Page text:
I have mentioned in some previous thread that we have been happily running PD4ML to generate a PDF version of our web page on request by pressing a button.
This has been working well for the past year now and we never have to worry about it. A 10 page PDF response within 5 seconds.

I have not downloaded a newer release (in fact I got an automatic email update from PD4ML yesterday about the latest and greatest).

But I was concerned about performance with regard to loading the JVM.
I was able to determine the appropriate class to call with the intention of calling a class directly from RPG to benefit from the 1 JVM per job feature.
In fact I found a bit of java code on the web somewhere that showed how to create a little wrapper that called the correct PD4ML class in the expected manner.
So I compiled this wrapper as a little class of my own which I now call from RPG.
To avoid the JVM startup for the job I use a server job and a data queue (I know you'll like that)

Running the class in a server job was also essential since, to implement the headless java requirement, IBM apparently launches a PASE environment within the job just to achieve this.
Unfortunately this conflicts with any existing apps which may already run some task that uses PASE because they fail when they attempt to start the PASE environment.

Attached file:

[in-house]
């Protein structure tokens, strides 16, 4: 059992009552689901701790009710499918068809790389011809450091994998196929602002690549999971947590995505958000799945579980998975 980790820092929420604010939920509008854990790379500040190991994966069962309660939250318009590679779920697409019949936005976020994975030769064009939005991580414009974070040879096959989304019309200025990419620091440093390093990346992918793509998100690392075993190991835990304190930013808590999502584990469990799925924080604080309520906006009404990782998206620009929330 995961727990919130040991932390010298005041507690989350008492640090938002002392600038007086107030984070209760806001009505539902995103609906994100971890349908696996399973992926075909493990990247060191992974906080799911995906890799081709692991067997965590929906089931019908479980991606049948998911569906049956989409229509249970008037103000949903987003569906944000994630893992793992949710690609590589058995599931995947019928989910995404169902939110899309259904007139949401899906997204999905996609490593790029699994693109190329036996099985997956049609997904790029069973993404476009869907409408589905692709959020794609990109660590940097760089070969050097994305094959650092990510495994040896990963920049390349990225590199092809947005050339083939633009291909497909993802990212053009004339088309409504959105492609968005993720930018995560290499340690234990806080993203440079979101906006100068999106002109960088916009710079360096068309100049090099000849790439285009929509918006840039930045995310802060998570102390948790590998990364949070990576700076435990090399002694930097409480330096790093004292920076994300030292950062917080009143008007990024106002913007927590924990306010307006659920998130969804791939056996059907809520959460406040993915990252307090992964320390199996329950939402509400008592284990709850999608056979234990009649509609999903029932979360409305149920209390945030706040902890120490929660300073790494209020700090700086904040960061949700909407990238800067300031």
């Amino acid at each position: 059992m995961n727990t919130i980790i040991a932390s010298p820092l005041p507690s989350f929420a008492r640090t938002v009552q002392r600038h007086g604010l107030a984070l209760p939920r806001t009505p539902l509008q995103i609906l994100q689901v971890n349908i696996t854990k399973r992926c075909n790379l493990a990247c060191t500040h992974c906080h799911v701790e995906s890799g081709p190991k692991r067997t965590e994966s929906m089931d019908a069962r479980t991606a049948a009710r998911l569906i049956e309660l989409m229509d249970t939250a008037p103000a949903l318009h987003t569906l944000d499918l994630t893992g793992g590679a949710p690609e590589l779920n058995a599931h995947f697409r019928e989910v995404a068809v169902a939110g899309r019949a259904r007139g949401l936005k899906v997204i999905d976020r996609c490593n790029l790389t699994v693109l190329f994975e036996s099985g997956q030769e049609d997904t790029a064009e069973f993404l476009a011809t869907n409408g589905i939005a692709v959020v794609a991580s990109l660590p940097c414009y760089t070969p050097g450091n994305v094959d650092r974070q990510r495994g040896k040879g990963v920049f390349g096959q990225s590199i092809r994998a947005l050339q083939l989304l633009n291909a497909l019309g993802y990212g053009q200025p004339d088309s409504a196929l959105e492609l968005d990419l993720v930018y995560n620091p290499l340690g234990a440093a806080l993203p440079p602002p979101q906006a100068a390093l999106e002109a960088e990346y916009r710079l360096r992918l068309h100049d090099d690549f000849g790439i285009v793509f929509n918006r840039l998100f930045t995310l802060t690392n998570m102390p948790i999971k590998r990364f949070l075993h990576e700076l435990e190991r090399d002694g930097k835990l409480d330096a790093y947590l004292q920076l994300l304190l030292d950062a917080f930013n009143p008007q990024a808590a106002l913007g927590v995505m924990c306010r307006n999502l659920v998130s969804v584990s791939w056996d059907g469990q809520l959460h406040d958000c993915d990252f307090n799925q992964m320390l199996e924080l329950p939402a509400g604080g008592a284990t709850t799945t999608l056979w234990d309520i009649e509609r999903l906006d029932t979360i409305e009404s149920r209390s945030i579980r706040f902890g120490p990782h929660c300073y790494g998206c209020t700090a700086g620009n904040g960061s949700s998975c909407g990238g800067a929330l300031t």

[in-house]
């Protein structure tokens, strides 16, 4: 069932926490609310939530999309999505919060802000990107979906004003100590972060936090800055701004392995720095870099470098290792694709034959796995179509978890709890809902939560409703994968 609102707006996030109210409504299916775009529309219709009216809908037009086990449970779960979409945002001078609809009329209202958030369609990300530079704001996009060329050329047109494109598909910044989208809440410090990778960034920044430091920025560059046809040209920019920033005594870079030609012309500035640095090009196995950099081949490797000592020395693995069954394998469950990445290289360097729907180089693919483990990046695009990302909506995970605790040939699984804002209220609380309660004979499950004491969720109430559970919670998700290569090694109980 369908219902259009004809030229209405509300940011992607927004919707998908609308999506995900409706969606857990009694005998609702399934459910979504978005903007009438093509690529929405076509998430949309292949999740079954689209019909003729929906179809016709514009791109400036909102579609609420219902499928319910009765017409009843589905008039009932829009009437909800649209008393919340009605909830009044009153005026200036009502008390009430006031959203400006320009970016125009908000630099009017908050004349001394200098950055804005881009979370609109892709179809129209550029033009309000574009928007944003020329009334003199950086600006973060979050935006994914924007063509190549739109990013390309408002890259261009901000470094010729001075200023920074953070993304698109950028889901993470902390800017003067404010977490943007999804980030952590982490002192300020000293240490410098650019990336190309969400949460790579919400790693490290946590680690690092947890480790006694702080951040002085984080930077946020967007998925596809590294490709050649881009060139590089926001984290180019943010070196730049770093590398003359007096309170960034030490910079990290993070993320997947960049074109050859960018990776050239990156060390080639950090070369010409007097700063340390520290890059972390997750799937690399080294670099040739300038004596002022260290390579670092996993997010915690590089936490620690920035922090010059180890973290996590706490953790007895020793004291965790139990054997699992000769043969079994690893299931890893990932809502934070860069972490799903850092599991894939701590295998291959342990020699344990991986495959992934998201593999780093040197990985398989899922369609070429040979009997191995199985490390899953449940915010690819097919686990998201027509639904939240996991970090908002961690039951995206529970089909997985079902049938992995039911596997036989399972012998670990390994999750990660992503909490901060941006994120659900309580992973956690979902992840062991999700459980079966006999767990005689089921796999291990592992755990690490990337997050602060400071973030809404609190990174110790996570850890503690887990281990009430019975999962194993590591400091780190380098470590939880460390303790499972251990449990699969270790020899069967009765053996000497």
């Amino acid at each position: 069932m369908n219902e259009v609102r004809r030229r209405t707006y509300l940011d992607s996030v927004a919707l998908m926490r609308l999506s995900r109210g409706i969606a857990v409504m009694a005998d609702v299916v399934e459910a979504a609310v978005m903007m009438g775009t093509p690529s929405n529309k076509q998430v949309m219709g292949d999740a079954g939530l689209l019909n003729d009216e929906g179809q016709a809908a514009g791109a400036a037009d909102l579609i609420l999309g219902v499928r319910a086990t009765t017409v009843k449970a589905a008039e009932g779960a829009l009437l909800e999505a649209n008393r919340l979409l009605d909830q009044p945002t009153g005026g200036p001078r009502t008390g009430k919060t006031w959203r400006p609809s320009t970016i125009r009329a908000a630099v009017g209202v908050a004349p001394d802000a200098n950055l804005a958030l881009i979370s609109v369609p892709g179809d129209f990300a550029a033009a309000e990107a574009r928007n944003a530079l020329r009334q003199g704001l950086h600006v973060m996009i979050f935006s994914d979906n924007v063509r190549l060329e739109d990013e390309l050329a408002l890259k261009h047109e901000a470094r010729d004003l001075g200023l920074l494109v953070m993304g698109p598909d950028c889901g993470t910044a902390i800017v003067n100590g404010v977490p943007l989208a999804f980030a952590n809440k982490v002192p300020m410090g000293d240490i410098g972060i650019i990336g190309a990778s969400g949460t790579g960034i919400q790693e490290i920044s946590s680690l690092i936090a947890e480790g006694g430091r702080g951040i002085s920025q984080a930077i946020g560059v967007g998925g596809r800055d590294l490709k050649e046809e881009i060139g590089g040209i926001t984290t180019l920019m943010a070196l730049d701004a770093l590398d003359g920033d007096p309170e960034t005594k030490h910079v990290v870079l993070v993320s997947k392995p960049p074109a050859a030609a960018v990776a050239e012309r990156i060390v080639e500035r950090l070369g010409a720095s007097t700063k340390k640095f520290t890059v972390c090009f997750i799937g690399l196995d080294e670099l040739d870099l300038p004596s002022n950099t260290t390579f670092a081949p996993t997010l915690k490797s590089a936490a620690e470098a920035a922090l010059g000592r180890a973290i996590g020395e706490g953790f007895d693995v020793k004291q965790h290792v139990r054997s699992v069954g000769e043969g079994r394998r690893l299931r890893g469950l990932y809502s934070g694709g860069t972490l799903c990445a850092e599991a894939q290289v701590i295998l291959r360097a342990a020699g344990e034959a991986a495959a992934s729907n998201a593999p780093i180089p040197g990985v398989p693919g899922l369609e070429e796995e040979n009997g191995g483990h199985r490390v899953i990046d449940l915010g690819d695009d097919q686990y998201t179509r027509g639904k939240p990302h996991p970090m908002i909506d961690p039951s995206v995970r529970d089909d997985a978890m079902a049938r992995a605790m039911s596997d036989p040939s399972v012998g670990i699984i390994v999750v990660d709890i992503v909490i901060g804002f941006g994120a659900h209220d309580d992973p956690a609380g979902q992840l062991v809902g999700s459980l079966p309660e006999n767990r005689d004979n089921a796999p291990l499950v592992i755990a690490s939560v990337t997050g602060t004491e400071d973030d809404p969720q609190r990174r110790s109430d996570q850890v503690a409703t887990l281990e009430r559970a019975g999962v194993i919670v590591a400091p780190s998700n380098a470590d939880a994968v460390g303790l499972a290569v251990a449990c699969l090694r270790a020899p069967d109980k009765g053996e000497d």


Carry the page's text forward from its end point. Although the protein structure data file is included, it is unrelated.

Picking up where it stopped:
-----Original Message-----
From: web400-bounces@xxxxxxxxxxxx [mailto:web400-bounces@xxxxxxxxxxxx] On Behalf Of Nathan Andelin
Sent: Wednesday, 12 May 2010 9:07 a.m.
To: Web Enabling the AS400 / iSeries
Subject: [WEB400] PDF Performance

One thing that motivated me to download pd4ml was a performance benchmark, published on their web site, which indicated much higher throughput than that of my testing with Aaron Bartell's HTML2PDF4i utility. My original thought was that a performance advantage alone might justify the additional cost of a pd4ml license. However, both utilities appear to offer identical performance in generating an identical 150 page PDF document on my server.

That may not be saying much. It takes 2 minutes to generate that PDF on my server. To be honest, that kind of performance is a bit repulsive to me. I've done a number of performance tests, and I think these Java jars may be a case where my 1 Gig of RAM, is insufficient.

Performance may be a moot point, however. PDF reports are a requirement!

Any thoughts about performance?


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